Political Animal


February 21, 2013 9:07 AM Scott Flip-Flops On Medicaid

By Ed Kilgore

I mentioned yesterday that Florida Gov. Rick Scott, after years as a font of anti-Obamacare posturing, had suddenly gotten “cagey” about the fate of ACA’s Medicaid expansion. Later in the day, Scott held a hastily called press conference and announced that he was, indeed, going to support the expansion. Not coincidentally, the Obama administration announced at about the same time that it was granting Florida a waiver to expand a Medicaid managed care pilot program statewide.

While Scott mentioned the recent death of his mother as having changed his perspective on “big decisions,” and also said his support for the expansion would only extend (for now) to the three-year period where the feds will pick of 100% of the cost, his flip-flop is going to be widely intepreted as motivated by his interest in getting re-elected. That was certainly the take by RedState’s Erick Erickson, who called it “a sad day for conservatives.”

Americans for Prosperity took a slightly different route, calling on Florida’s Republican legislative leaders to buck Scott and reject the expansion. I can’t quite see them letting Rick Scott, of all people, triangulate them on an issue where Republicans generally are swimming upstream. But you never know with these birds.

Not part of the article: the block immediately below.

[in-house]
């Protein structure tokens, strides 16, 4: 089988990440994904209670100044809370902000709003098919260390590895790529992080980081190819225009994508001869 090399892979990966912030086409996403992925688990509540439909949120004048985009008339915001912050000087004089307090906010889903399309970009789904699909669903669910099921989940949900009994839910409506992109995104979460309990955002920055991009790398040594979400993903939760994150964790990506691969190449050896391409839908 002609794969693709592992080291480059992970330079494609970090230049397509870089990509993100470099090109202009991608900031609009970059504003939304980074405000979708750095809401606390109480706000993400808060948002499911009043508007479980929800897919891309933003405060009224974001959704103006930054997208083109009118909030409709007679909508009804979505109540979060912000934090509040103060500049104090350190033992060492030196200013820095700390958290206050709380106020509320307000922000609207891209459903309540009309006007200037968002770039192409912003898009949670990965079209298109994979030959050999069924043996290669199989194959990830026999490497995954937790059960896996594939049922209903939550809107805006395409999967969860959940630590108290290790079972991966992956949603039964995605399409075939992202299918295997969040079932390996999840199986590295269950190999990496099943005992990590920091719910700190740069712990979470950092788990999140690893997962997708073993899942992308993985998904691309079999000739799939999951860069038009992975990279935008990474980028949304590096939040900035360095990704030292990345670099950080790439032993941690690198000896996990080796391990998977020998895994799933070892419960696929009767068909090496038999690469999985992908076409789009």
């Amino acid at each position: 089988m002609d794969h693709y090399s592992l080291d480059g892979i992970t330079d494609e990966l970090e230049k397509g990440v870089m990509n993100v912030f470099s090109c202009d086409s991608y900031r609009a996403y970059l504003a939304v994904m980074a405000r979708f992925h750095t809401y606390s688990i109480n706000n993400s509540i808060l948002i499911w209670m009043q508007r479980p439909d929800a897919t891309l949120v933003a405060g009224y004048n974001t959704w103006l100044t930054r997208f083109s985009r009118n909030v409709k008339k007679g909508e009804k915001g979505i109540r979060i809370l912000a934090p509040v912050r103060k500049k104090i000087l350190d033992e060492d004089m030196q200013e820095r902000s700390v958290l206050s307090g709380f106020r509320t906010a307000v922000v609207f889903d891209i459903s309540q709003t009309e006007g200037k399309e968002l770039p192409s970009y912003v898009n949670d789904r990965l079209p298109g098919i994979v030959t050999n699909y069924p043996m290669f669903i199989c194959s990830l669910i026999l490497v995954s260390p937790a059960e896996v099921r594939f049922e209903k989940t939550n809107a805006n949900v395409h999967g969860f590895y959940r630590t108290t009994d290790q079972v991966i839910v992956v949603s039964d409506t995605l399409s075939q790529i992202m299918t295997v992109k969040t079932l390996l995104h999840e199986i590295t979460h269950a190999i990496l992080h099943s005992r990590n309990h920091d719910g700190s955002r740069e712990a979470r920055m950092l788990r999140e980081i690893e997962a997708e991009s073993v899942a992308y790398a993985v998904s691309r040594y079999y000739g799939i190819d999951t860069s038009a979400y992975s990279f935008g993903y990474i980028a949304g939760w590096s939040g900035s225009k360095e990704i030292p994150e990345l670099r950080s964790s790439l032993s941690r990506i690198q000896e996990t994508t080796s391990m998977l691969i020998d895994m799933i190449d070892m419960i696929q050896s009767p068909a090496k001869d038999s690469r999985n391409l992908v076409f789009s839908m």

The “privatization” deal Scott got from HHS is worth watching, since Florida’s management of a regional pilot project has been spotty to say the least. But nationally, the horse left the barn a long time ago on the general proposition of enrollment of Medicaid beneficiaries in private managed-care plans. As of 2010, an estimated 70% of those on Medicaid around the country were in such plans. And managed care companies have been prominent among those lobbying both Congress and the states for the Medicaid expansion.

Rick Scott has a long way to go before he’s a viable candidate for revelation. But about a million Floridians who will be covered by the Medicaid expansion (if it’s not torpedoed by the legislature) are happy to have been able to serve as props in his first dramatic step towards political recovery.